Polynomials, the meat and potatoes of high-school algebra, are foundational to many aspects of quantitative science. But it would take a particularly enthusiastic math teacher to think of these trusty workhorses as beautiful.

As with so many phenomena, however, what is simple and straightforward in a single serving becomes intricately detailed—beautiful, even—in the collective.

On December 5 John Baez, a mathematical physicist at the University of California, Riverside, posted a collection of images of polynomial roots by Dan Christensen, a mathematician at the University of Western Ontario, and Sam Derbyshire, an undergraduate student at the University of Warwick in England.

Polynomials are mathematical expressions that in their prototypical form can be described by the sum or product of one or more variables raised to various powers. As a single-variable example, take x^{2} - x - 2. This expression is a second-degree polynomial, or a quadratic, meaning that the variable (x) is raised to the second power in the term with the largest exponent (x^{2}).

A root of such a polynomial is a value for x such that the expression is equal to zero. In the quadratic above, the roots are 2 and –1. That is to say, plug either of those numbers in for x and the polynomial will be equal to zero. (These roots can be found by using the famous quadratic formula.) But some roots are more complex. Take the quadratic polynomial x^{2} + 1. Such an expression is only equal to zero when x^{2} is equal to –1, but on its face this seems impossible. After all, a positive number times a positive number is positive, and a negative number times a negative number is positive as well. So what number, multiplied by itself, could be negative?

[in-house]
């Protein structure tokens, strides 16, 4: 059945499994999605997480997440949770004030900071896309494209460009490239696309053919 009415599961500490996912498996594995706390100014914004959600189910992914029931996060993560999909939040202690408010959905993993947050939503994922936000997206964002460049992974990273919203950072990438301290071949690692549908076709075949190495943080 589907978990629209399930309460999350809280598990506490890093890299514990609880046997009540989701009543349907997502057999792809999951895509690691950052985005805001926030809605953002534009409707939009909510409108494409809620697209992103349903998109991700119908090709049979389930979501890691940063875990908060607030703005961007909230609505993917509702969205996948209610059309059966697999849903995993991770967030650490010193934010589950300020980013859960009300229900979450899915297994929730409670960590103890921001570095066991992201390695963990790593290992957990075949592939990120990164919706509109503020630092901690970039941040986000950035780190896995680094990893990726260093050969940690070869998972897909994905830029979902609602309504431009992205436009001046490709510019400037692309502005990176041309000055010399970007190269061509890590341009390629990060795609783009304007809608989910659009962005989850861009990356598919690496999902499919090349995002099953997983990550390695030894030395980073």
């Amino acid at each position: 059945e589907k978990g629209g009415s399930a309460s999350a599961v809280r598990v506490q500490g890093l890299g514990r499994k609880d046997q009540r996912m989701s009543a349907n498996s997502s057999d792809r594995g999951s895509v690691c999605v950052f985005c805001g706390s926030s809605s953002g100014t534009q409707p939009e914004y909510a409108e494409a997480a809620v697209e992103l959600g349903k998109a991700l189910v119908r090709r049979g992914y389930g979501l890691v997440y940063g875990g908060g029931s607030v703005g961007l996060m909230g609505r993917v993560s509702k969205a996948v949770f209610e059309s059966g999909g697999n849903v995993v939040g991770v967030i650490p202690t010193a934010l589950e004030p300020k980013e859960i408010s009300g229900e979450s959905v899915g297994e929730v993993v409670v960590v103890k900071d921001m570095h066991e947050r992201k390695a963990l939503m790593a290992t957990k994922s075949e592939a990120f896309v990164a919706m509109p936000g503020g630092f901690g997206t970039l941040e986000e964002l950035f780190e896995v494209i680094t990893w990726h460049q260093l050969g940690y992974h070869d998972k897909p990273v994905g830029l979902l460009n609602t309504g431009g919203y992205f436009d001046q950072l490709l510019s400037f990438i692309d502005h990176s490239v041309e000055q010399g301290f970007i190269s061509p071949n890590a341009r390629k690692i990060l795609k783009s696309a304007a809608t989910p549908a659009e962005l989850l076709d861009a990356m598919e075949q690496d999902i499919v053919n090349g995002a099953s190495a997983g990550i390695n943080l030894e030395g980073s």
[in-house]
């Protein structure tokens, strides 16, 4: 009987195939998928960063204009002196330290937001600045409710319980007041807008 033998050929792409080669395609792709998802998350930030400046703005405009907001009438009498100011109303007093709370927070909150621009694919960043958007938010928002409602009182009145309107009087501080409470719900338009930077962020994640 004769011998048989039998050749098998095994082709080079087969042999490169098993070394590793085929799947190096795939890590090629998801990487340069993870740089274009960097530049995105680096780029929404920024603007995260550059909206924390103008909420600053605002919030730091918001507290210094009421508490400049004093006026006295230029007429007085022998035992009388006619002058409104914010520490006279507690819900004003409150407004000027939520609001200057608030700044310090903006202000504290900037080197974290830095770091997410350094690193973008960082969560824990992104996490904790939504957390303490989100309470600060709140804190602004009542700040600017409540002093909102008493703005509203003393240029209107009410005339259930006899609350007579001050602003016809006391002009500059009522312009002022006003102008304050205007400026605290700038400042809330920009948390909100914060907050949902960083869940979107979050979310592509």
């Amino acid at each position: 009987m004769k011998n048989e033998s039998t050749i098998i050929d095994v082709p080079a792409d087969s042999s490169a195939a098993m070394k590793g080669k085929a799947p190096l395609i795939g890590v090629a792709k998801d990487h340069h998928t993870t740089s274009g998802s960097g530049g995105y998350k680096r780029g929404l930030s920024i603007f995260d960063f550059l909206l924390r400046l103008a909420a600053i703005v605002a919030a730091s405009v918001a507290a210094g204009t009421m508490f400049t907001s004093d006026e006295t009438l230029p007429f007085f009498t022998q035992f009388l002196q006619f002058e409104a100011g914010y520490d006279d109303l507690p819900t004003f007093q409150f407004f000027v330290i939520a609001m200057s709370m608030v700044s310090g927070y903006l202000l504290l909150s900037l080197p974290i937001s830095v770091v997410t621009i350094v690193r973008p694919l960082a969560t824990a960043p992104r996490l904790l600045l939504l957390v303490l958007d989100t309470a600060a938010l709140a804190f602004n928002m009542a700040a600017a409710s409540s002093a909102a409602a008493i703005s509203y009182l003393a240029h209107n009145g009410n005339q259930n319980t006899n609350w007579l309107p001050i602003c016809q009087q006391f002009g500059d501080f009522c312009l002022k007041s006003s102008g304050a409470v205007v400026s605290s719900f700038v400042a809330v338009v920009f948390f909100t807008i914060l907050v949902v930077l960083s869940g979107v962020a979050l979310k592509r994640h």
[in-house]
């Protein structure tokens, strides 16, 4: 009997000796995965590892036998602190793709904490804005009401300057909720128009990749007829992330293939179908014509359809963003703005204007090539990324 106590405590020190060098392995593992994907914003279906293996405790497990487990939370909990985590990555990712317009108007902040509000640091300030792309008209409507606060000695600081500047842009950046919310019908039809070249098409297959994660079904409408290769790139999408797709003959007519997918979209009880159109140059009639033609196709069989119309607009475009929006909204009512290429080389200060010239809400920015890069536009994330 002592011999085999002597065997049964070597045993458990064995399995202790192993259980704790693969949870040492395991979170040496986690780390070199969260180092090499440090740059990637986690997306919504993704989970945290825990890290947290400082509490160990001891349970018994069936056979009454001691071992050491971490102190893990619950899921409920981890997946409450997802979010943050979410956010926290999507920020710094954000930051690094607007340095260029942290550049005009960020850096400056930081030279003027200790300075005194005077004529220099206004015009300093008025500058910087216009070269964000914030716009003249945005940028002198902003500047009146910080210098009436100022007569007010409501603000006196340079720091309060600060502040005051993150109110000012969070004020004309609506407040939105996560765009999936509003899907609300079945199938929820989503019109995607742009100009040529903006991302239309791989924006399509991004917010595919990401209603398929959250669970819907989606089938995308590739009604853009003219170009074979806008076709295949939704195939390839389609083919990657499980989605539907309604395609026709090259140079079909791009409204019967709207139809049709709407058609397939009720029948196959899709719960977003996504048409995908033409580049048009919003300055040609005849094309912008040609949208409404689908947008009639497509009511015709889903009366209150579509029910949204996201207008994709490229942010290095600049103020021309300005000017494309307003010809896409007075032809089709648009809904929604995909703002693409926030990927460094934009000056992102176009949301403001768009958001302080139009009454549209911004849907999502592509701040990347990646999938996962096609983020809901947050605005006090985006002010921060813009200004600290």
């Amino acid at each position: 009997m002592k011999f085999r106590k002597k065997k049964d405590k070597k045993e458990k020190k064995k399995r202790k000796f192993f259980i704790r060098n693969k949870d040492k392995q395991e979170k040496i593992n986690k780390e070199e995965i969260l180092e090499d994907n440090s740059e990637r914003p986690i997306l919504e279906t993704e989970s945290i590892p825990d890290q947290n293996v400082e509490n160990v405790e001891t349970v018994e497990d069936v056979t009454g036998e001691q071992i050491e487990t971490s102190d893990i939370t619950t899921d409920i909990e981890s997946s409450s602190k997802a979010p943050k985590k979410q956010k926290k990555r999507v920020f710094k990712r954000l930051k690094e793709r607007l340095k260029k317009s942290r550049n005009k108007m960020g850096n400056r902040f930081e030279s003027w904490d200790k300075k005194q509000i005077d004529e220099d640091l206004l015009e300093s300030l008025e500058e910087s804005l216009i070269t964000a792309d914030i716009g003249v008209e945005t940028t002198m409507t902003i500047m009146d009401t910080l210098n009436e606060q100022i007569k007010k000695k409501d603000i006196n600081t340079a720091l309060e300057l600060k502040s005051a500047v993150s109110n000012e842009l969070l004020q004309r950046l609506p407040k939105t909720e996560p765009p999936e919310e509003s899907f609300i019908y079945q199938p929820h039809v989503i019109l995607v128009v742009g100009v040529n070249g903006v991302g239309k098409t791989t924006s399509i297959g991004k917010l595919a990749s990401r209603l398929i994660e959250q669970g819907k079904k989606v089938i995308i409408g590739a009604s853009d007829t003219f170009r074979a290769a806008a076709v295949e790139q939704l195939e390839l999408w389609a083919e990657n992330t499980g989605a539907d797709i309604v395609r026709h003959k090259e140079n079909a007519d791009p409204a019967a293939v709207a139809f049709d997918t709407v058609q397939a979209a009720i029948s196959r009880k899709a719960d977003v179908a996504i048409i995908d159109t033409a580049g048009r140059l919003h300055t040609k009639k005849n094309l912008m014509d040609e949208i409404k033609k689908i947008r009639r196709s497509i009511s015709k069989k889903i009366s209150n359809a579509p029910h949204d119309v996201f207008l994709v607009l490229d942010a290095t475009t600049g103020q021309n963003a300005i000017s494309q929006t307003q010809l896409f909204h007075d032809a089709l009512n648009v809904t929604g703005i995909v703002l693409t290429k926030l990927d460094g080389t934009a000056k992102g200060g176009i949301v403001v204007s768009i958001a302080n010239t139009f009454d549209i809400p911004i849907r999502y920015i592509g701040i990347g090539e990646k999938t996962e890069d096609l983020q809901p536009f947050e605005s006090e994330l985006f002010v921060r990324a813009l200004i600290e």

Imaginary numbers were, well, imagined into existence to fit the bill. Based on the number *i,* the square root of –1, imaginary numbers are unusual in that they do not represent a tangible physical quantity. (You cannot have *i* dollars—at least, not if you wish to pay your bills.) Polynomial roots can be either real or imaginary—that is, they may or may not have an imaginary component.

What Christensen and Derbyshire did was plot the roots of entire families of single-variable polynomials, imposing constraints on the polynomials' degrees and coefficients. (Coefficients are the multipliers of the variable terms—in the polynomial 4x - 2, the coefficients are 4 and –2, respectively.) For example, Christensen plotted the roots of every polynomial whose degree is six or less and whose coefficients are integers between –4 and 4.

The horizontal axis in Christensen's and Derbyshire's plots is the real numbers; the vertical axis is the imaginary numbers. So a real root, such as –1, would fall on the horizontal axis; a purely imaginary root such as 2*i* would fall on the vertical axis. The rest of the imaginary numbers—those with both real and imaginary components—fill out the quadrants of the graph. For instance, the imaginary number 3 - 2*i* would be represented by the point aligning with 3 on the horizontal (real) axis and –2 on the vertical (imaginary) axis.

What happens when these families of roots are plotted en masse? Intricate and intriguing patterns emerge that should appeal even to the most math-averse. Take a look at Christensen's and Derbyshire's images to see for yourself.

**Slide Show: Polynomial Plot**

# Polynomial Plot: Simple Math Expressions Yield Intricate Visual Patterns [Slide Show]

Plotting the roots of run-of-the-mill polynomials yields dazzling results

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